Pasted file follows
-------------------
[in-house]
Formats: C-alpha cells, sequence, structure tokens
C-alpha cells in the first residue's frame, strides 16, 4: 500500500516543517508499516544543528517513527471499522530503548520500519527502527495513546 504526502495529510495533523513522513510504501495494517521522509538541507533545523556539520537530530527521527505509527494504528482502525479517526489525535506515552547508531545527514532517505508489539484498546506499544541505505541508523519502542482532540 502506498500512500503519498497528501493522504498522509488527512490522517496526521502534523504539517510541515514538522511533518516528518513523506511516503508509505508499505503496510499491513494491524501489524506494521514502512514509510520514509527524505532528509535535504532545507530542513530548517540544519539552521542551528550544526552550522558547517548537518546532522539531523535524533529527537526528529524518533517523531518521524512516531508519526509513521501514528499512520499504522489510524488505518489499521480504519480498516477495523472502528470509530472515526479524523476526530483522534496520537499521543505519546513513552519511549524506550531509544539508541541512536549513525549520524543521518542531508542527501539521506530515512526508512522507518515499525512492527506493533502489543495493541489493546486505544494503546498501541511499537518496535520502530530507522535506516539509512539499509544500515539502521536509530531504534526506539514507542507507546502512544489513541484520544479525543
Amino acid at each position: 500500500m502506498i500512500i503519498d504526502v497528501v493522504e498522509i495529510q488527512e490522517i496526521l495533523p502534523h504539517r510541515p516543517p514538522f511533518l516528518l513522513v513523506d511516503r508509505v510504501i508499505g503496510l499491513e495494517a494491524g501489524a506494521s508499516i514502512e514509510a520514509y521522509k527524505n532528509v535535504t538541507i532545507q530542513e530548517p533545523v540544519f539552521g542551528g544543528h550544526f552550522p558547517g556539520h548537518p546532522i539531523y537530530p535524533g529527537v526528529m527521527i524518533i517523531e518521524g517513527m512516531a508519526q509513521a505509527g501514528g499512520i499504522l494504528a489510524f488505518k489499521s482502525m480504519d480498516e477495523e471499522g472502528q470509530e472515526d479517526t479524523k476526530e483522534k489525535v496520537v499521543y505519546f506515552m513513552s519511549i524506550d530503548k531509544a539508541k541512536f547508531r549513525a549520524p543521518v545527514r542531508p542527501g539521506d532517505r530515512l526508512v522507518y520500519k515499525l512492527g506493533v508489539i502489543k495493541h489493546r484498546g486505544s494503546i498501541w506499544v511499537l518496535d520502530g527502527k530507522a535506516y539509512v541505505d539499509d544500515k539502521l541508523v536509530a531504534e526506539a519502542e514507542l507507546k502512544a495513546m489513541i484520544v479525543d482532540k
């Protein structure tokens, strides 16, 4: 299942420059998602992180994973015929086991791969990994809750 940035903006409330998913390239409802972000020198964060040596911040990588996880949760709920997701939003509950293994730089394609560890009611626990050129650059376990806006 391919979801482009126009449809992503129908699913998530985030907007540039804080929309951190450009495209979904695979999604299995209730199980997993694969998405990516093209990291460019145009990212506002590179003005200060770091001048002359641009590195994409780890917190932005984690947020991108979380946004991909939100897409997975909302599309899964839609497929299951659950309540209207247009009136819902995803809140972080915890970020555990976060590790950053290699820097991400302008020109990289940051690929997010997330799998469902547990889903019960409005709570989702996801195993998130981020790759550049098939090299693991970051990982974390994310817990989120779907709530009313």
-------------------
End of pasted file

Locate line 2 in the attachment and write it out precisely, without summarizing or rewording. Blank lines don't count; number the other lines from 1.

Formats: C-alpha cells, sequence, structure tokens